Mortality of Aluminum Reduction Plant Workers, 1950 Through 1977


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Abstract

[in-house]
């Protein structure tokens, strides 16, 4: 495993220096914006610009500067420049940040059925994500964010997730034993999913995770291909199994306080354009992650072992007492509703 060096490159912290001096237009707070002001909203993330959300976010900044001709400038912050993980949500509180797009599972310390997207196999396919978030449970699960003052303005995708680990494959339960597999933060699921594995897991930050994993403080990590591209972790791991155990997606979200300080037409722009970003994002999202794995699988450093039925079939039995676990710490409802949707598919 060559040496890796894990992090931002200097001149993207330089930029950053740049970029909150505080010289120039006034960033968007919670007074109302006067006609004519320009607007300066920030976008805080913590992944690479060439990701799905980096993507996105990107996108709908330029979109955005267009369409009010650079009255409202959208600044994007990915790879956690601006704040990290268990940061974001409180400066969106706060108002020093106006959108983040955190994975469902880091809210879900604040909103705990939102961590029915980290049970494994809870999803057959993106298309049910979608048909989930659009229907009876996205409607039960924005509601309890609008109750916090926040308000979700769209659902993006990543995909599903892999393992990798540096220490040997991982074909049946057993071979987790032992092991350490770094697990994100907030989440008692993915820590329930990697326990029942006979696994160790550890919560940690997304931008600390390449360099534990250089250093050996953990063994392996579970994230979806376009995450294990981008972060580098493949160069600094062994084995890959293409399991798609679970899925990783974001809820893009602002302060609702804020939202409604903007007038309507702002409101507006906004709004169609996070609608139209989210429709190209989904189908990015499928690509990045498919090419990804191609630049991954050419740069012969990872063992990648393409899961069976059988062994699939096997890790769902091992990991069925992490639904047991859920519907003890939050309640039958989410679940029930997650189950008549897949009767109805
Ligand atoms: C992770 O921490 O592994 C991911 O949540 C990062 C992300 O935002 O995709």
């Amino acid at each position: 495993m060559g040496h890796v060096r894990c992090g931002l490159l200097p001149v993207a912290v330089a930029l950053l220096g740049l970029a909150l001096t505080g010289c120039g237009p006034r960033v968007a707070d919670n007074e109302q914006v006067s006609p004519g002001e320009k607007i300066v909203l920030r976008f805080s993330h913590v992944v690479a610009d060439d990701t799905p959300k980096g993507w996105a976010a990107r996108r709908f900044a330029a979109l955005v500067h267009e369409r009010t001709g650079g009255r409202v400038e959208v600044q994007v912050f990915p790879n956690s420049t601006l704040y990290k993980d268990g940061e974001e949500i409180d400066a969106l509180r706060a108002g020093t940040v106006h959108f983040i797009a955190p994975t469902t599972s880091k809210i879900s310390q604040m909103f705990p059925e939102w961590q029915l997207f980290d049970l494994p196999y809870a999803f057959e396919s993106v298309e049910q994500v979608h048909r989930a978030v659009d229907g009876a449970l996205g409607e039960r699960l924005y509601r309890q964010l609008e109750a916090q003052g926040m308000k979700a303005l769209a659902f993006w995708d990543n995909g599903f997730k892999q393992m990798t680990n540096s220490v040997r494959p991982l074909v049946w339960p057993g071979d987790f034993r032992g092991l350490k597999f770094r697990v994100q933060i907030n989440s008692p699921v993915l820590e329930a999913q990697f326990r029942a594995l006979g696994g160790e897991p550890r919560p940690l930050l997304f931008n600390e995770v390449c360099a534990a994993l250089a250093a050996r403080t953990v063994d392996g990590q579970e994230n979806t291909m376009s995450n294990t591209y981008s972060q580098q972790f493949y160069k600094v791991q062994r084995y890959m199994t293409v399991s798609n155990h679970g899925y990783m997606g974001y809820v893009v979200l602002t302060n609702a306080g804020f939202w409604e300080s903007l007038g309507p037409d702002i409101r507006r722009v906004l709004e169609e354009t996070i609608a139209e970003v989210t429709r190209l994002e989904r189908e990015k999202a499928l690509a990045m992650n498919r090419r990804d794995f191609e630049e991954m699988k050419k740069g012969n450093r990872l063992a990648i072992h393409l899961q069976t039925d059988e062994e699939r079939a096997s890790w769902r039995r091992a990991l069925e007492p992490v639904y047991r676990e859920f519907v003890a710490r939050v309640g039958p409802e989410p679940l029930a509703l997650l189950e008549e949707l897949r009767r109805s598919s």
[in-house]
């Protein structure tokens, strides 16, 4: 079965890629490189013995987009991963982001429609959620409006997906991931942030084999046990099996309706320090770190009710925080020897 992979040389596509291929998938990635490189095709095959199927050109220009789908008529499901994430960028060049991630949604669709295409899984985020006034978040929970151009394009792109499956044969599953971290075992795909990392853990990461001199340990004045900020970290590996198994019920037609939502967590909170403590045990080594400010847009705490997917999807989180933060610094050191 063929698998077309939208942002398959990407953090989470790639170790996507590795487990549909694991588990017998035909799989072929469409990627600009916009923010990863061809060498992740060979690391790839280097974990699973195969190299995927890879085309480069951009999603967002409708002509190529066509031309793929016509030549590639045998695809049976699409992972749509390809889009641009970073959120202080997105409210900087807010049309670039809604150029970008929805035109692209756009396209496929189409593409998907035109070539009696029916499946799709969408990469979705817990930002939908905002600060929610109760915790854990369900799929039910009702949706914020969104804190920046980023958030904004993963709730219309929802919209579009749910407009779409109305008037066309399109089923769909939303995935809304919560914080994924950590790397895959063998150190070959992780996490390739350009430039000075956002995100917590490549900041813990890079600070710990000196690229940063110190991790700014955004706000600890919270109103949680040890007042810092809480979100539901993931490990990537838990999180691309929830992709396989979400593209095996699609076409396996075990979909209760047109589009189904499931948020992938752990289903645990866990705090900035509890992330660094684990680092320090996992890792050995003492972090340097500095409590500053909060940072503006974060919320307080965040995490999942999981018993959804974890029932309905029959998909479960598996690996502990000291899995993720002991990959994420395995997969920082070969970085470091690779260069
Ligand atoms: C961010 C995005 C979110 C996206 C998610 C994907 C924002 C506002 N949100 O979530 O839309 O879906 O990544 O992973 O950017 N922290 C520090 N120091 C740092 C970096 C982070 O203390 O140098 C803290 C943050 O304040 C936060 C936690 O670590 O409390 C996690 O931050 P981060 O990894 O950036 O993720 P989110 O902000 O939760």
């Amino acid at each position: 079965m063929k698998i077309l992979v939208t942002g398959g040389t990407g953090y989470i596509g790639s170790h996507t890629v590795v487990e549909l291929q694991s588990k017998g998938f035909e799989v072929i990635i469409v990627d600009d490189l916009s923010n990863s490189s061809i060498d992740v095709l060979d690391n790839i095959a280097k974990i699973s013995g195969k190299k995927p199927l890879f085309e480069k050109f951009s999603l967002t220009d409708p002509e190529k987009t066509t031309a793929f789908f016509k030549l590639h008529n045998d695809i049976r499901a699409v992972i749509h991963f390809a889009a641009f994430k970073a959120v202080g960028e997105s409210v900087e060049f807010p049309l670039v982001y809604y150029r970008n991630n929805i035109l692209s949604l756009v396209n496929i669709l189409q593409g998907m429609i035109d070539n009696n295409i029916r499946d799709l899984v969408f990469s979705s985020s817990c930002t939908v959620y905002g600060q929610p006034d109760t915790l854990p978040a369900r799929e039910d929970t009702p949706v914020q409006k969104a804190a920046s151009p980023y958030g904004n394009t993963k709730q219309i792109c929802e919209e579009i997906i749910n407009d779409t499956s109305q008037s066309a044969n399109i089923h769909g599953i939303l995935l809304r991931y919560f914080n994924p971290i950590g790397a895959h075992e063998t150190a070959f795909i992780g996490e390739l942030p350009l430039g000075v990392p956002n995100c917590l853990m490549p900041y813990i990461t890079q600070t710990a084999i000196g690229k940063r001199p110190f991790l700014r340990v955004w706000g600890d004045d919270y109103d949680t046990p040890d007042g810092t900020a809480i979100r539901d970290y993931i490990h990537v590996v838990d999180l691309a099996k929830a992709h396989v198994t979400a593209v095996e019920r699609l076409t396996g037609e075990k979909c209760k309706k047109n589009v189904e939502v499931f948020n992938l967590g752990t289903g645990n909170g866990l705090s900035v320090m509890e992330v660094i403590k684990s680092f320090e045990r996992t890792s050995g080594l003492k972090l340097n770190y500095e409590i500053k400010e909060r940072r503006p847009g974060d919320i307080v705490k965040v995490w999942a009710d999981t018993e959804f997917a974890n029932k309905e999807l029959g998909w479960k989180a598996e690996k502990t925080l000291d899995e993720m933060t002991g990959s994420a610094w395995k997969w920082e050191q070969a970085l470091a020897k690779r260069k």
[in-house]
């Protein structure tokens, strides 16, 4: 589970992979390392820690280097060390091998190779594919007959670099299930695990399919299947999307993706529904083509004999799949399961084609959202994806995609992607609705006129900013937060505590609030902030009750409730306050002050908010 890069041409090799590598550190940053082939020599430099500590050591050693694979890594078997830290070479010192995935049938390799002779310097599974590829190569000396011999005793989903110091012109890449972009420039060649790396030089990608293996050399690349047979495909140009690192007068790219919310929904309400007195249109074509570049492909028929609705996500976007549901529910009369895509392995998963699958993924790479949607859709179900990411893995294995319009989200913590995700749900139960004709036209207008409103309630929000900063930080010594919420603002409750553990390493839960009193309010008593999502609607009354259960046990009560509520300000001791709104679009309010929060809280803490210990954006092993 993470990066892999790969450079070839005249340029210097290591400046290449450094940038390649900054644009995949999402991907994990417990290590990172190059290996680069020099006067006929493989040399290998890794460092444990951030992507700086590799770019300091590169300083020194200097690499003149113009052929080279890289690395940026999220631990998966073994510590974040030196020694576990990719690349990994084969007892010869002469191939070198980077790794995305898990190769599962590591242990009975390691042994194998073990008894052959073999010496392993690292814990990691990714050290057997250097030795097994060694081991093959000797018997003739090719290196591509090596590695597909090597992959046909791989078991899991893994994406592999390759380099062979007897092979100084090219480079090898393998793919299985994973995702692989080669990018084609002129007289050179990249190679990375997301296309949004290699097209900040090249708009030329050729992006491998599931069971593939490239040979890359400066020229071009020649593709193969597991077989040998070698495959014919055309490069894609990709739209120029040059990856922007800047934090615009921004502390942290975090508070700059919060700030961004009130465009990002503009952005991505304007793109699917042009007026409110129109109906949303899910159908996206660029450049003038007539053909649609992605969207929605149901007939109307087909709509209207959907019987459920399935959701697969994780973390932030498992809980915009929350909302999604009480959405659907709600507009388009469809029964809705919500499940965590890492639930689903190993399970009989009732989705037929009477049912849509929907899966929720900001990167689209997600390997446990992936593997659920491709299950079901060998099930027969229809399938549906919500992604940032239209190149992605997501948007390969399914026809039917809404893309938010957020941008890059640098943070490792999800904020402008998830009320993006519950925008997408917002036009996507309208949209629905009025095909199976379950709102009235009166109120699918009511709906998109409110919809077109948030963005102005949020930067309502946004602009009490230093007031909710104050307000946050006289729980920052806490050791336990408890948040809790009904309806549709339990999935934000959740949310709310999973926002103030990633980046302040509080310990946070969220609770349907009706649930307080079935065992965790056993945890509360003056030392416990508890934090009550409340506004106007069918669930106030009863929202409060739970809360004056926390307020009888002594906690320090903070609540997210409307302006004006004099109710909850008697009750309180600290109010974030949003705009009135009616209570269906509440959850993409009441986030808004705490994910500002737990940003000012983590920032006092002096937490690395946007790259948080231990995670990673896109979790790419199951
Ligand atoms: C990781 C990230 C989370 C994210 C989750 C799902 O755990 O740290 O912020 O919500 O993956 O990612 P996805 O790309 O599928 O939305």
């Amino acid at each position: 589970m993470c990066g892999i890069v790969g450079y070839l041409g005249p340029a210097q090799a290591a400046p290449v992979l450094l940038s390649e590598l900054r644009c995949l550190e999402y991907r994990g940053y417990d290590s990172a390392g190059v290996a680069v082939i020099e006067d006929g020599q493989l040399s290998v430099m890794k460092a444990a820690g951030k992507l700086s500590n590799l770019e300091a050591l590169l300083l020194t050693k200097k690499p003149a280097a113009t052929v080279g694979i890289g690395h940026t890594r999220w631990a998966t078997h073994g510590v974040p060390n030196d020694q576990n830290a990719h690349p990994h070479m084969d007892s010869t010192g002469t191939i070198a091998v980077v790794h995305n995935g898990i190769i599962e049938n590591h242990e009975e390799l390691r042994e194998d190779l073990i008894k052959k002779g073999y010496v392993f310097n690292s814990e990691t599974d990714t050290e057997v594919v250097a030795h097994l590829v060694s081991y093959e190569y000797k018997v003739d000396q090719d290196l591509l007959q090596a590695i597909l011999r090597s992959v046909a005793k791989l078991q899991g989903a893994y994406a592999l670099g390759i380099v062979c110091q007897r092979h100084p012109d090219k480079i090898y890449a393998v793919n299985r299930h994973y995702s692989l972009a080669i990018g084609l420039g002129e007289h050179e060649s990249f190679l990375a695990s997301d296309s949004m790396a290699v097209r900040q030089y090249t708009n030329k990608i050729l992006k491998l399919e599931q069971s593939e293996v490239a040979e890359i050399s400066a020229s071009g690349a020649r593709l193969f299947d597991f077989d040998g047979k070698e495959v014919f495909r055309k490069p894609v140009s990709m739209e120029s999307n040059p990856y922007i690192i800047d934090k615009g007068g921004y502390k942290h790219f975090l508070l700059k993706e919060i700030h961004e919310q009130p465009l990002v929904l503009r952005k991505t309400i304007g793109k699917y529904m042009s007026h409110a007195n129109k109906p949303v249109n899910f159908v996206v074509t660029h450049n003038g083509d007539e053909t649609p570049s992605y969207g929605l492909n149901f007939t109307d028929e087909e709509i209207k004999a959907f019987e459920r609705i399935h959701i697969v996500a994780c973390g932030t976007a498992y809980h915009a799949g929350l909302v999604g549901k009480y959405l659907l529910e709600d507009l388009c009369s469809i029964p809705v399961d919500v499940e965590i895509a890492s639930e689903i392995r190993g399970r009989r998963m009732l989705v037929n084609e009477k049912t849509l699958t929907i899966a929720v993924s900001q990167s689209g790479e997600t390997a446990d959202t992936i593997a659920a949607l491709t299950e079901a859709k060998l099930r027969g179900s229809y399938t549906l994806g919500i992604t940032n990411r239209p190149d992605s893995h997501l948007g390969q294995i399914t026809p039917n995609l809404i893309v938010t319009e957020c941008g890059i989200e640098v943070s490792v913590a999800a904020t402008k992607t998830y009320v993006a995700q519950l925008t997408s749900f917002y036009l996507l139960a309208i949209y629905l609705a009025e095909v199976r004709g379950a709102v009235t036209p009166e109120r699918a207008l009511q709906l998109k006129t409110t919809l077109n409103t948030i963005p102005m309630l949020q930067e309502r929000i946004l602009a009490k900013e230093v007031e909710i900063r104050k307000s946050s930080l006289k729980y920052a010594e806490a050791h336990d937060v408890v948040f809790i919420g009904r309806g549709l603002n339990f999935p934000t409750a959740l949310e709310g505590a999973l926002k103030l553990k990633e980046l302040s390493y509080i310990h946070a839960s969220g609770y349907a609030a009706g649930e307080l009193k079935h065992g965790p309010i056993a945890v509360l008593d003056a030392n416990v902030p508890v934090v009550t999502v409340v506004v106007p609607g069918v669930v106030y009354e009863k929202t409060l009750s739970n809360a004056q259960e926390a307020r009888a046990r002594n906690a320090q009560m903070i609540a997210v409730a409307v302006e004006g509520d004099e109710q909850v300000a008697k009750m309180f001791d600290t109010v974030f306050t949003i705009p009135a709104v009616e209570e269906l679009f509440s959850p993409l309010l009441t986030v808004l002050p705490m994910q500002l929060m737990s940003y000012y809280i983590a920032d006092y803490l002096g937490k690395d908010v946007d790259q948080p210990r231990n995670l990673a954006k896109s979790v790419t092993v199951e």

The mortality experience of 5,406 men (cohort I) employed at one aluminum smelter on Jan. 1, 1950, and 485 men employed at a second plant (cohort II) on Jan. 1, 1951, is reported. For each man, the total number of years of exposure to tars, the number of years since first exposure to tars, and an index of exposure to tars expressed in tar-years were calculated. More than 99% of the men in the first cohort and 98% of the men in the second cohort were traced. Of the 1,539 men in cohort I who were deceased as of December 31, 1977, death certificates were obtained for 1,432 (93%). Of the 92 men in cohort II who were deceased as of December 31, 1977, death certificates were obtained for 80 (87%). The results showed that men in cohort I died of the following causes at approximately the same rate as or less frequently than men of similar age in the Province of Quebec: tuberculosis; circulatory disease; hypertensive heart disease; trauma; leukemia and aleu-kemia; and malignant neoplasms of the pancreas, genital organs, brain, intestine, and rectum and other abdominal areas. There were no deaths from pneumoconiosis or Alzheimer's disease. Although the observed and expected numbers of deaths in some of the cause-of-death categories were small, men in cohort I died of the following causes more frequently than did men of similar age in the Province of Quebec: respiratory disease; pneumonia and bronchitis; malignant neoplasms (all sites); malignant neoplasms of the stomach and esophagus, bladder, and lung; other malignant neoplasms; Hodgkin's disease; and other hypertensive disease. Mortality from malignant neoplasms of the bladder and lung was meaningfully related to numbers of tar-years and of years of exposure. Exposure-response relationships were less clear for malignant neoplasms of the esophagus and stomach and for other malignancies.Mortality from respiratory disease for men with 21 or more tar-years of exposure was approximately twice that of persons never exposed to tars. The apparent excess of other hypertensive disease was restricted to men never exposed to tars. Malignant neoplasm of the lung was the only cause of death in cohort II that was in excess of that expected at Quebec provincial rates.

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